Keystone Behavioral Pediatrics was formed in 2008 by Katherine Falwell, Ph.D., BCBA-D. Keystone offers a comprehensive, integrated team of professionals including a pediatrician, licensed child psychologists, licensed mental health counselor, board certified behavior analysts, master’s level clinicians and occupational therapists, who provide in-patient and out-patient care to assist families and primary care physicians. They work collaboratively in the diagnosis, monitoring and treatment of a broad range of developmental, behavioral, learning and genetic disorders in children and adolescents (birth to 22 years of age). Keystone focuses on the whole child – physically, mentally, socially, behaviorally and developmentally – to offer parents/caregivers one source to help meet all of their child’s needs.

 

Keystone named one of Jacksonville’s top 50 fastest-growing companies

Jacksonville Business Journal recently named Keystone to its Fast 50 list of the 50 fastest-growing companies in northeast Florida. By expanding based on need and stabilizing as necessary to remain financially sound, Keystone has steadily grown since its founding in 2008 as a small pediatric mental health behavior clinic.

In focusing on an integrated whole-child approach to assessment and treatment, Keystone quickly began to recognize the need for a school for special needs students who cannot function in a public school setting and who would benefit from having ready access to their behavioral therapists during the school day. As a result, in 2010, Keystone Academy was added as a special needs school for kindergarten through grade 12.

As more children and their families continued to come to Keystone for services, the clinic began seeing children with rehabilitative needs, with or without mental health/behavioral issues. Therapists were added to staff departments in occupational, feeding and speech and language with the goal of becoming truly interdisciplinary – one stop for services – to make it more convenient for families and less overwhelming to obtain services.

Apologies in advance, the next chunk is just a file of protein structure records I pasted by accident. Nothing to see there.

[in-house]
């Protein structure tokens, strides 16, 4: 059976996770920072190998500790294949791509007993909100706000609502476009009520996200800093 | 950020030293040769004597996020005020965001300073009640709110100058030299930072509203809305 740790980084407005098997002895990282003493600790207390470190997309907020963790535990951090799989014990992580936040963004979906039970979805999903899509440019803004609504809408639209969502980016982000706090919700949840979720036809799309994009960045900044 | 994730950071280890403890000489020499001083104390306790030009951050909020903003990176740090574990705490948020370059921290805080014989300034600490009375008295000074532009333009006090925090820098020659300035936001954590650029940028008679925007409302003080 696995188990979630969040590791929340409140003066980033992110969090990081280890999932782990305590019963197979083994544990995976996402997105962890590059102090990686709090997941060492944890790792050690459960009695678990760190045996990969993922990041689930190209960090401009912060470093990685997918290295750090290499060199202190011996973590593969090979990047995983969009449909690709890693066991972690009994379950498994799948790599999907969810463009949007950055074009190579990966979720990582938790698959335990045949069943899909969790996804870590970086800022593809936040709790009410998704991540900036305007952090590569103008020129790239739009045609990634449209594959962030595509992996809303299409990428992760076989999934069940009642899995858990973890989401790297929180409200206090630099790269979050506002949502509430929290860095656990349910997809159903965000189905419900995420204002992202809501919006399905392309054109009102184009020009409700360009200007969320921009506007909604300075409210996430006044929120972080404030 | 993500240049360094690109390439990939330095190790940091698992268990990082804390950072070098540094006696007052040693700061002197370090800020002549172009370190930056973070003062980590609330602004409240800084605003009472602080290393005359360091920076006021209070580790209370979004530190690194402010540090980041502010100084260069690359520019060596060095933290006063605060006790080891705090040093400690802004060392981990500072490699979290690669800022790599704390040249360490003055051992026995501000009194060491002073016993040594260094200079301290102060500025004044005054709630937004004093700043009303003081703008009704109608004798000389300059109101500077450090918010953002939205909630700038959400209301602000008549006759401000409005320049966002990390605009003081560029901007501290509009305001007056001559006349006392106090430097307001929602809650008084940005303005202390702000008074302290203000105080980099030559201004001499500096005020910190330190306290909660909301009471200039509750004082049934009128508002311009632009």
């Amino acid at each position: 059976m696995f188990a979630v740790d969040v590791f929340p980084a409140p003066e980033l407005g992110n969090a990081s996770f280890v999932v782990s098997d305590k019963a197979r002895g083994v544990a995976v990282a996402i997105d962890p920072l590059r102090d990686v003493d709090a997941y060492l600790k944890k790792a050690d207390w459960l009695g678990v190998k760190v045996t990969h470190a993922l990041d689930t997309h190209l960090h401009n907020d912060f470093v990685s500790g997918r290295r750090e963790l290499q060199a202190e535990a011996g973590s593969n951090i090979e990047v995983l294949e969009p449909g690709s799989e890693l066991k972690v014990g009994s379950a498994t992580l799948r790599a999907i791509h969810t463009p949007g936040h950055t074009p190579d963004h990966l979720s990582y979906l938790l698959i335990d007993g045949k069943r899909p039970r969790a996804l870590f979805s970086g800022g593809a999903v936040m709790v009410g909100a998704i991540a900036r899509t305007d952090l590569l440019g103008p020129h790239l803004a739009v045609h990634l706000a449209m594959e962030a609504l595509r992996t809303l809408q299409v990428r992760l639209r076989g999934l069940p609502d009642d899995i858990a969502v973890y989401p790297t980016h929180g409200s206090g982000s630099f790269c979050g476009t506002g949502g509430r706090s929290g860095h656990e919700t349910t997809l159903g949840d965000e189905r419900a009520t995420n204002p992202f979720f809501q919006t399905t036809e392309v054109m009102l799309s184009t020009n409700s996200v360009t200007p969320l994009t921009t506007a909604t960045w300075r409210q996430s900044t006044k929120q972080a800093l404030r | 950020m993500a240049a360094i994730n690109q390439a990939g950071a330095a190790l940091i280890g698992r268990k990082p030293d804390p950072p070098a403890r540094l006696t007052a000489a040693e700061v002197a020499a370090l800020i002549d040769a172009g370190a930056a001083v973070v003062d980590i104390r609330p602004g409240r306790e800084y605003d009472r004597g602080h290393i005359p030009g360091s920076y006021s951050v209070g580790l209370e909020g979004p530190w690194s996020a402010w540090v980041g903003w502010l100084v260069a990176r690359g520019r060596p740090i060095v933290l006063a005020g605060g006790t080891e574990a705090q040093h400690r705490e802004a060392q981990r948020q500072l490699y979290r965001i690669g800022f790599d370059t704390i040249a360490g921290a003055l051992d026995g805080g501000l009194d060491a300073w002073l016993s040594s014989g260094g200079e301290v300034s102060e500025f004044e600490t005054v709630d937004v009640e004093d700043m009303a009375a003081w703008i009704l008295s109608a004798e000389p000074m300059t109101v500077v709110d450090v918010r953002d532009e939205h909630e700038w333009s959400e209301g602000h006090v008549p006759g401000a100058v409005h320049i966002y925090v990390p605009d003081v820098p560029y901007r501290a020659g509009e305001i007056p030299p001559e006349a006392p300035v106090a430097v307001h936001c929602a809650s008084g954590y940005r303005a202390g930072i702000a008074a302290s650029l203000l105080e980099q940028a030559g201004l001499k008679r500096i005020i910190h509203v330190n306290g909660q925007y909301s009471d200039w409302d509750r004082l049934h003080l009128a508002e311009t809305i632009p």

Keystone knows that early intervention is the key to successfully changing behaviors, so in 2013 Keystone Child Development Center was added to serve children 18 months through kindergarten. The center is VPK endorsed. In response to discovering that some children enrolled in the VPK program would benefit by having an extra year of kindergarten before transitioning to regular school, Keystone opened a one- or two- year kindergarten program this fall.

This summer Keystone transitioned Keystone Academy to Mainspring Academy, to enable it to grow as a separate, nonprofit, private, special needs school. Keystone therapists remain the primary providers of behavioral services for Mainspring Academy students, often working alongside academic teachers in the classroom, in addition to providing additional services after school.

In planning for the future, Keystone is adding more certified or credentialed staff because there is more need in the area than services available to meet the need. Keystone is focusing on making preschools and all public and private school in north Florida and south Georgia aware that it is available to train their staff on how to recognize and manage behavioral issues in the classroom.

Dr. Katherine Falwell, founder and CEO, continues to lead Keystone on its path to serving both typically developing children and children with special needs. While she was a professor and post-doc at the University of Florida, she became aware of the need for more pediatric behavioral services in general, and Jacksonville, as a large metro area, seemed a logical place to open a practice. The number of institutions of higher education in and near Jacksonville is a tremendous benefit to a growing practice like Keystone. The clinic regularly engages interns and practicum students majoring in psychology.

Keystone’s commitment to charitable organizations that relate to the developmental issues that its children face has helped it grow as well. For example, staff and families participate in annual runs and walks hosted by organizations such as the Early Learning Coalition, Walk Now for Autism Speaks, North Florida Chapter of American Foundation for Suicide Prevention, Jax4Kids, March for Babies – First Coast, HEAL Foundation and Down Syndrome Association of Jacksonville. These organizations work hard to raise money that goes towards improving and supporting services such as the ones Keystone provides and engaging and informing families with special needs children.

Keystone Behavioral Pediatrics is a full-service, outpatient clinic providing individual- and family-based services to both typically developing children and those with special needs from birth to 22 years of age. Keystone emphasizes an integrated whole-child approach to assessment and treatment. Treatment commonly involves new skill acquisition through evidence-based behavioral programming strategies to promote positive behaviors and to decrease problematic actions.